Russian foreign exchange reserves, while large, are declining. Since reserve holdings (or lack thereof) are one of the best predictors of balance of payments/currency crises, it’s worth taking a look at their trajectory. (See Frankel and Saravelos, 2012 for a recent example)
First, consider a long span of quarterly data (through end-2014Q1):
Figure 1: Russian international reserves ex.-gold, bn.USD (blue, left scale), and end-of-quarter exchange rate, USD/RUB (red, right line), down is depreciation of rouble. Dashed line denotes beginning of sample in Figure 2 below. Source: IMF, IFS.
Next consider a shorter span (corresponding to the period after the dashed line in Figure 1, ending April 2014), at a monthly frequency.
Figure 2: Russian international reserves ex.-gold, bn.USD, end-of-month (blue, left scale), and end-of-month exchange rate, USD/RUB (red, right line), down is depreciation of rouble. Source: IMF, IFS.
Both series correspond to end-month. Note the rapid decline in reserves ($14.8 billion in April), even as the ruble has stabilized (note further the policy rate has been raised to 7.5% already). Are Russian reserves high or low? That depends on the context. Figure 3 plots the time series of reserves to short term debt (an important variable for determining whether a country suffered a big growth deficit during the global financial crisis, according to Bussiere et al. (2013)), and relative to M2.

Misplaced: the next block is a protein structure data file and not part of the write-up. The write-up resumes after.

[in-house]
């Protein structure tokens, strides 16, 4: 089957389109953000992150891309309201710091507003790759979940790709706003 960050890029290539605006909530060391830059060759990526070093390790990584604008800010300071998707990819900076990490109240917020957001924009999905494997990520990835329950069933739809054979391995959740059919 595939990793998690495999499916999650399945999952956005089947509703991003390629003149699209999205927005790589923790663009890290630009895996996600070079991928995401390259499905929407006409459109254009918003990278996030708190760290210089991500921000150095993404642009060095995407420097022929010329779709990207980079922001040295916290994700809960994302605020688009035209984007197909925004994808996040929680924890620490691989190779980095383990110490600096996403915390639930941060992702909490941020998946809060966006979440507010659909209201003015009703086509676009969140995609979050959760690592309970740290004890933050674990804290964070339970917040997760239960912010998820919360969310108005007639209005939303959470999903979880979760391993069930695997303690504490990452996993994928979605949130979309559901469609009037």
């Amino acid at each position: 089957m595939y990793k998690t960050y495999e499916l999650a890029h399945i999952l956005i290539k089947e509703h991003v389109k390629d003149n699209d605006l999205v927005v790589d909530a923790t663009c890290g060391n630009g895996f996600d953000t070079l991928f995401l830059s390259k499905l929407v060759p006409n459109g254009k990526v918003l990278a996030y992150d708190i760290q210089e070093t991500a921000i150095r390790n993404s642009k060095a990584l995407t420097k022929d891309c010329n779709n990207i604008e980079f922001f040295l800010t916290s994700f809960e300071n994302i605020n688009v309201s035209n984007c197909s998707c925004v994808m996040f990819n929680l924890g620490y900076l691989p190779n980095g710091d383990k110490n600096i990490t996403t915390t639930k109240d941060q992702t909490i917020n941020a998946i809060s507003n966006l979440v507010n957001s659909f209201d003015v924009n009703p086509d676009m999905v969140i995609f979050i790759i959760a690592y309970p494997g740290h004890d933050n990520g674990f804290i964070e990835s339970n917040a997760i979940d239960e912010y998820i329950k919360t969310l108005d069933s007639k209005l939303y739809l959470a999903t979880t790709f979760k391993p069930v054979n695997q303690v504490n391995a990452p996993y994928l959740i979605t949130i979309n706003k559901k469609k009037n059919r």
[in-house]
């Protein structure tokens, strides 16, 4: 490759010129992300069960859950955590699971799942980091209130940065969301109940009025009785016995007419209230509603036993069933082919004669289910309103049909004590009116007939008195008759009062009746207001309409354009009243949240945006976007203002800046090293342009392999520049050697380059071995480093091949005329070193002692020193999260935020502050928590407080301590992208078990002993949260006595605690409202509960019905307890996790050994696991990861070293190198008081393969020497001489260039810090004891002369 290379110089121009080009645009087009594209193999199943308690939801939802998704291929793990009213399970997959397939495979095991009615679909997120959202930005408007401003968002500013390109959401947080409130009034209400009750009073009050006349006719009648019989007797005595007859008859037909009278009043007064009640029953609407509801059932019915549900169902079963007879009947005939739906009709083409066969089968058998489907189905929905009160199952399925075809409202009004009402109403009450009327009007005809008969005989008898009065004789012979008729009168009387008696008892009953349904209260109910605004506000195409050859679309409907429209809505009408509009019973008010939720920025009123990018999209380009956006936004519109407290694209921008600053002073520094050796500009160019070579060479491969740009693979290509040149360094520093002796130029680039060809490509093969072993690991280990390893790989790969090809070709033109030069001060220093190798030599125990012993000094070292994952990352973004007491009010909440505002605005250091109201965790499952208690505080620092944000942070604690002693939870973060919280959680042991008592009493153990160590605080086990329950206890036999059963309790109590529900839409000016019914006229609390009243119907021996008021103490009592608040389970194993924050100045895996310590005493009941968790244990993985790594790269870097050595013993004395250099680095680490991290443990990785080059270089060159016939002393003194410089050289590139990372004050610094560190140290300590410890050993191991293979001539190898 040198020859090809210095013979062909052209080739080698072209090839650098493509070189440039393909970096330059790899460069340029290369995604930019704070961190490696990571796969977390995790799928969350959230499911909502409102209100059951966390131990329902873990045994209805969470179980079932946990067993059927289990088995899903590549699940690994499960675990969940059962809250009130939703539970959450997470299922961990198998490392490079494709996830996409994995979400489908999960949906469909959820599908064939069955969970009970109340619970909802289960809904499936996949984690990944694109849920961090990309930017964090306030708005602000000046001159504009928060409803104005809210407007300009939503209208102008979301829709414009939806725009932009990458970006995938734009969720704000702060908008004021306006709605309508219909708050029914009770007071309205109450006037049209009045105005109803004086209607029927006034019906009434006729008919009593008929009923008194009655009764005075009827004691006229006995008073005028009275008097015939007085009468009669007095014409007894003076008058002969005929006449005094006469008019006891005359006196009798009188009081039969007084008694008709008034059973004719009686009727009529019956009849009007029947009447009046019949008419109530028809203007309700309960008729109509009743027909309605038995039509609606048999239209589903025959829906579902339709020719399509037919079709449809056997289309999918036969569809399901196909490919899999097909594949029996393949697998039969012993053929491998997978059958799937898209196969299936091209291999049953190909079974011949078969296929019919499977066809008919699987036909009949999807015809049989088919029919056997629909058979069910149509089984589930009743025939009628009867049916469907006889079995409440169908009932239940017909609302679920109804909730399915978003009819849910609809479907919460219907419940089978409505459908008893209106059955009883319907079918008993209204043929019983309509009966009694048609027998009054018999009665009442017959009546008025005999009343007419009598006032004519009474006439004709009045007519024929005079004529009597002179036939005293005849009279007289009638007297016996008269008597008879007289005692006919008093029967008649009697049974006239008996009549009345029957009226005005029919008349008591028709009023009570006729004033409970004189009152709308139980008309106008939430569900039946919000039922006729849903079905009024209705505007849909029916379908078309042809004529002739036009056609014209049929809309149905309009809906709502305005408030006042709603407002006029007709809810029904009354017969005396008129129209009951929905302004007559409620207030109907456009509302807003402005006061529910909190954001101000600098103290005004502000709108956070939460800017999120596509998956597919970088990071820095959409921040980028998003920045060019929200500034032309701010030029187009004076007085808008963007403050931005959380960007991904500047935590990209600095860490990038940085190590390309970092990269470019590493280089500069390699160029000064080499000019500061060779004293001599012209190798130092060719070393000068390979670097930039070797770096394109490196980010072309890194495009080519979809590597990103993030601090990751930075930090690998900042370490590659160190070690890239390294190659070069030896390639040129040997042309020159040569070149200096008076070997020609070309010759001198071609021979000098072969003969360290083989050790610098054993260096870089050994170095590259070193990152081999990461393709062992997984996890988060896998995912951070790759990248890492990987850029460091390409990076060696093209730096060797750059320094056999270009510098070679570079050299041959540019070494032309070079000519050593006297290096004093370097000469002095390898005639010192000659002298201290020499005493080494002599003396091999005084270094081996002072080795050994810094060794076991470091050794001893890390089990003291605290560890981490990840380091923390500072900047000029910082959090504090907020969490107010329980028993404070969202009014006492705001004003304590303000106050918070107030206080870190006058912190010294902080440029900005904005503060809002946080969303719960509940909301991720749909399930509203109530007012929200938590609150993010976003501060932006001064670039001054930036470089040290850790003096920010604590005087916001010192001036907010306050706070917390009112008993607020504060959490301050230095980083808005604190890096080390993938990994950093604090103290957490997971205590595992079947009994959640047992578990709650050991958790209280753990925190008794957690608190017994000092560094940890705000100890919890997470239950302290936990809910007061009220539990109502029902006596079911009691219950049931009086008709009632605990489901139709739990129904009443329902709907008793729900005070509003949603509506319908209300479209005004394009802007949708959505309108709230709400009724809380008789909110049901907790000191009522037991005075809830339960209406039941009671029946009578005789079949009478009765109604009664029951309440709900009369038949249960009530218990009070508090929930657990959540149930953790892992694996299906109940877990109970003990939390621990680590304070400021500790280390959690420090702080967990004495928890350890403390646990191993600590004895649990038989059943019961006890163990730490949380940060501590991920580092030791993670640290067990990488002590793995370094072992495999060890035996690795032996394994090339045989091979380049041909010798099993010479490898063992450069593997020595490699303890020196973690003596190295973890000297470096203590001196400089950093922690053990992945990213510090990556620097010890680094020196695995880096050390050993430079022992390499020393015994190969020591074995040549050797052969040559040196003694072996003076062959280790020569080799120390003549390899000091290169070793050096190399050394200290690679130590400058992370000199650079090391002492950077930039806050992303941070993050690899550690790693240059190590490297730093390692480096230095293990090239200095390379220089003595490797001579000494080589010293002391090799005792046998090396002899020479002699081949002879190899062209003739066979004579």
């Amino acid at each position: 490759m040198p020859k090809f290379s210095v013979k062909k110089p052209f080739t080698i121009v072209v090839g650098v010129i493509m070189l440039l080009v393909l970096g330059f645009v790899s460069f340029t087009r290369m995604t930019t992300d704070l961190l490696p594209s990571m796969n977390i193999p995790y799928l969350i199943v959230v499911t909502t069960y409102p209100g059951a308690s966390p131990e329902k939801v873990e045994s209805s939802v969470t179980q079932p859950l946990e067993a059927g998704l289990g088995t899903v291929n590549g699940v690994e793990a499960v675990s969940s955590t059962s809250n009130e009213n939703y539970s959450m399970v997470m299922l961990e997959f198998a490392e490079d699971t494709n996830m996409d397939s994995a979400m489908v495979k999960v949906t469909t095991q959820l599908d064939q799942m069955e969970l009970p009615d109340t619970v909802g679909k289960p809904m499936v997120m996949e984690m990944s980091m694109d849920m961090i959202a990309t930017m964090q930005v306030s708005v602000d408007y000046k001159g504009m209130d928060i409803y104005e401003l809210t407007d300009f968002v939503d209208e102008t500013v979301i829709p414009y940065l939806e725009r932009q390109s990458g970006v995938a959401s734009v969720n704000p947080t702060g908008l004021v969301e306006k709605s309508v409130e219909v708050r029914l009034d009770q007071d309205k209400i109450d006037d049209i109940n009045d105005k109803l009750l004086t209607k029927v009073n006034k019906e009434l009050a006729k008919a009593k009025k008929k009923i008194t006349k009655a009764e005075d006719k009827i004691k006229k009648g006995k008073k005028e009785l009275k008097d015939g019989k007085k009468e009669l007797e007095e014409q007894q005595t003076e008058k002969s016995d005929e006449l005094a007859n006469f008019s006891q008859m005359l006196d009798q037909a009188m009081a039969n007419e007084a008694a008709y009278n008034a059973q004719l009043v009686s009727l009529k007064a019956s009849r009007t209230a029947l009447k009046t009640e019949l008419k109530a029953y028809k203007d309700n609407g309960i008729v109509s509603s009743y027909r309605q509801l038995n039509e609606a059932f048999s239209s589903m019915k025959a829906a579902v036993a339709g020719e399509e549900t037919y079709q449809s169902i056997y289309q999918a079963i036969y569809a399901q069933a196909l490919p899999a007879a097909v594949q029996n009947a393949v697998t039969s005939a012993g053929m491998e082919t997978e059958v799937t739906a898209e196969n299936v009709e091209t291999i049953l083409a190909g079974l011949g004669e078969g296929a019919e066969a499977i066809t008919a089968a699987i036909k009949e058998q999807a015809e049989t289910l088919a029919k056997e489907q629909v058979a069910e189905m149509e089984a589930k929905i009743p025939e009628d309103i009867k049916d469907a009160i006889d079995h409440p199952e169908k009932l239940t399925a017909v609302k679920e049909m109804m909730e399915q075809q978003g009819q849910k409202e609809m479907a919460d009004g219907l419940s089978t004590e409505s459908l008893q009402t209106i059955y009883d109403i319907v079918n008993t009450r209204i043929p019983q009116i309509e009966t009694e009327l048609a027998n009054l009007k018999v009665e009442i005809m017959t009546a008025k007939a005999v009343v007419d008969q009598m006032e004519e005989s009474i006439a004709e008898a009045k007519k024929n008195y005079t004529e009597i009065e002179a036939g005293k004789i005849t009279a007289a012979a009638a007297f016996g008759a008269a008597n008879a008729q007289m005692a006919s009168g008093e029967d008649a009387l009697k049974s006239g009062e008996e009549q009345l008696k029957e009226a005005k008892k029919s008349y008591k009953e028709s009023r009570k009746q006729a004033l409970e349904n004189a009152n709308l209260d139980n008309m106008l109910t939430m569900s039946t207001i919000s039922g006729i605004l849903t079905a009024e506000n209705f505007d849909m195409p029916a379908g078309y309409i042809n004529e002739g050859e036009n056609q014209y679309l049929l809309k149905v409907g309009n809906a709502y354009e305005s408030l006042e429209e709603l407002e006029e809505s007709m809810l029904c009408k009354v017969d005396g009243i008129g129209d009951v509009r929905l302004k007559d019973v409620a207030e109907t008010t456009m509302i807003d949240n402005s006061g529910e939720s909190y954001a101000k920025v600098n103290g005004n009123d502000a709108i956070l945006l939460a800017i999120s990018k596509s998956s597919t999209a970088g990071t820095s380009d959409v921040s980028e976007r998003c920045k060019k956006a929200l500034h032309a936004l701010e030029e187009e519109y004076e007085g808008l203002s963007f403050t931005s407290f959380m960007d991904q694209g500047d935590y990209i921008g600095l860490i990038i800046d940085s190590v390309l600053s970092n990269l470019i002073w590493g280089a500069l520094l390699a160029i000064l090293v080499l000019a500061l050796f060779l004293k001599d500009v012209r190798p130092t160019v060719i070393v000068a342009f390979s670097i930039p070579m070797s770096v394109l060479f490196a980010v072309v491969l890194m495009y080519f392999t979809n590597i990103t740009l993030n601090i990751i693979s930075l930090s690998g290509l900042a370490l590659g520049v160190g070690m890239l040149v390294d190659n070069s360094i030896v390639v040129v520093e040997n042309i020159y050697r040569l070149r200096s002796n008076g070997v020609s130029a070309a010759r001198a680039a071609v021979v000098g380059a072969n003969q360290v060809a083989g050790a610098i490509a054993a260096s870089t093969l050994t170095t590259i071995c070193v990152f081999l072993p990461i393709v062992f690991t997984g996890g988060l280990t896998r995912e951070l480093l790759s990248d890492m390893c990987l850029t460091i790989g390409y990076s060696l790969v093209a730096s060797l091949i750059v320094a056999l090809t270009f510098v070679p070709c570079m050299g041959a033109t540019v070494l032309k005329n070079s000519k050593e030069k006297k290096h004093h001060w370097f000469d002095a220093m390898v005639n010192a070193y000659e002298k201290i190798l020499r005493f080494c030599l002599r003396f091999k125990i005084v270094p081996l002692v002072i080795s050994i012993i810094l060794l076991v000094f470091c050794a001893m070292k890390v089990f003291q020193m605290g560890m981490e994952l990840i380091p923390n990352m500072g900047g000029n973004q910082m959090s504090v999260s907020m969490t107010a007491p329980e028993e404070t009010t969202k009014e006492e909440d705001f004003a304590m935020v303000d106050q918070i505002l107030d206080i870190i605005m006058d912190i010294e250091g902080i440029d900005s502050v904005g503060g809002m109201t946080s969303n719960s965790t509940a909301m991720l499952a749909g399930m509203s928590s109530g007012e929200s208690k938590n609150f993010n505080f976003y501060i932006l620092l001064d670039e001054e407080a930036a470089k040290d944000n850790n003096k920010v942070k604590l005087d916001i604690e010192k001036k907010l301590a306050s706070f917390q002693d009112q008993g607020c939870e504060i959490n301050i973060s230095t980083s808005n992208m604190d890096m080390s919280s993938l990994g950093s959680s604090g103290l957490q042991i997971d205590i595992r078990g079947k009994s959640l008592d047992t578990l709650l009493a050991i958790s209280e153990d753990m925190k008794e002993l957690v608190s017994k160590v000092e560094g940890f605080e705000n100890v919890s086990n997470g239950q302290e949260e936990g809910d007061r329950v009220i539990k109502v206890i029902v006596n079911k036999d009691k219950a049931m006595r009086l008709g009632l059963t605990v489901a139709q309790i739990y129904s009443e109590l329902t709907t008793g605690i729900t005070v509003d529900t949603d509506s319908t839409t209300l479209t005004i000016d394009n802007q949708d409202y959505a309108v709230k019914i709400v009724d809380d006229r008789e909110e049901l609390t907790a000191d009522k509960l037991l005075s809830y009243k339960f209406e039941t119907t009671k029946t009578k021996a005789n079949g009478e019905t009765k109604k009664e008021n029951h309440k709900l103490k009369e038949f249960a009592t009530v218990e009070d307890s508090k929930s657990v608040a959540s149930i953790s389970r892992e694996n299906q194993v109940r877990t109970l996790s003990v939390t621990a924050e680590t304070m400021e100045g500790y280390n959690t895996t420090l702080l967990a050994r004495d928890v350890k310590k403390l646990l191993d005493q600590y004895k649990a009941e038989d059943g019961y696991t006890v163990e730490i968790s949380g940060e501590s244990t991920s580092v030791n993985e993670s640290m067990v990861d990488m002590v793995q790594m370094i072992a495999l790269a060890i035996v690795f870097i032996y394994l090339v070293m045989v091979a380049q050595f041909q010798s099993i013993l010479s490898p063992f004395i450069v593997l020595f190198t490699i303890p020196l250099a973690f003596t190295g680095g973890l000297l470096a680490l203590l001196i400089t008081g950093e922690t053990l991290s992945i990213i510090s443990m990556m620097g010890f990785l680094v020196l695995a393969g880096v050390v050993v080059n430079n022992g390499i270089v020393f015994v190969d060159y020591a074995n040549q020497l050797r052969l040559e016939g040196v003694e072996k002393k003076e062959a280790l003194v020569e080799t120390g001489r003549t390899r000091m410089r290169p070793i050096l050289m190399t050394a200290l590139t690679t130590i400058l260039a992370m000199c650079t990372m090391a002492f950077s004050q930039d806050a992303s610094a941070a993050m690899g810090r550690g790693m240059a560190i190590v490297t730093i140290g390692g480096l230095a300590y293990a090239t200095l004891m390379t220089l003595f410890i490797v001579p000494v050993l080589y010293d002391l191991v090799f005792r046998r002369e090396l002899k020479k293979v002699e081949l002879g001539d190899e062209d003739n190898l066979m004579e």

Figure 3: Russian international reserves ex.-gold, bn.USD to short term debt (blue, left scale), and reserves to M2 (red, right line). Source: IMF, IFS, and author’s calculations.
The reserves to M2 ratio is of interest because (following Calvo) M2 is approximately the amount of bank deposits that are sufficiently liquid that they could leave the country.
The reserves to M2 ratio has been declining, just like the reserves to short term debt ratio. The reserves to M2 ratio is now below 60%. Now, it’s hard to say whether this is a “low” number. By the standards of the countries embroiled in the East Asian crises of 1997, the 60% is pretty high (Thailand was at about 27% at end of 2006, Korea at 16%). On the other hand, capital account openness (as measured by the Chinn-Ito financial openness index) is higher in Russia today than it was in either of those two crisis countries in 1996. The fact that the capital outflow is so marked  is consistent with this view.
So, on the basis of short term debt coverage, Russia seems fairly secure. The fact that it runs a current account surplus is also very helpful. On the other hand, if the ratio of M2 to reserves continues to decline, then the situation might be come more worrisome for Russian economic policymakers (and a heightening of the VIX would probably not help).
This piece is cross-posted from Econbrowser with permission.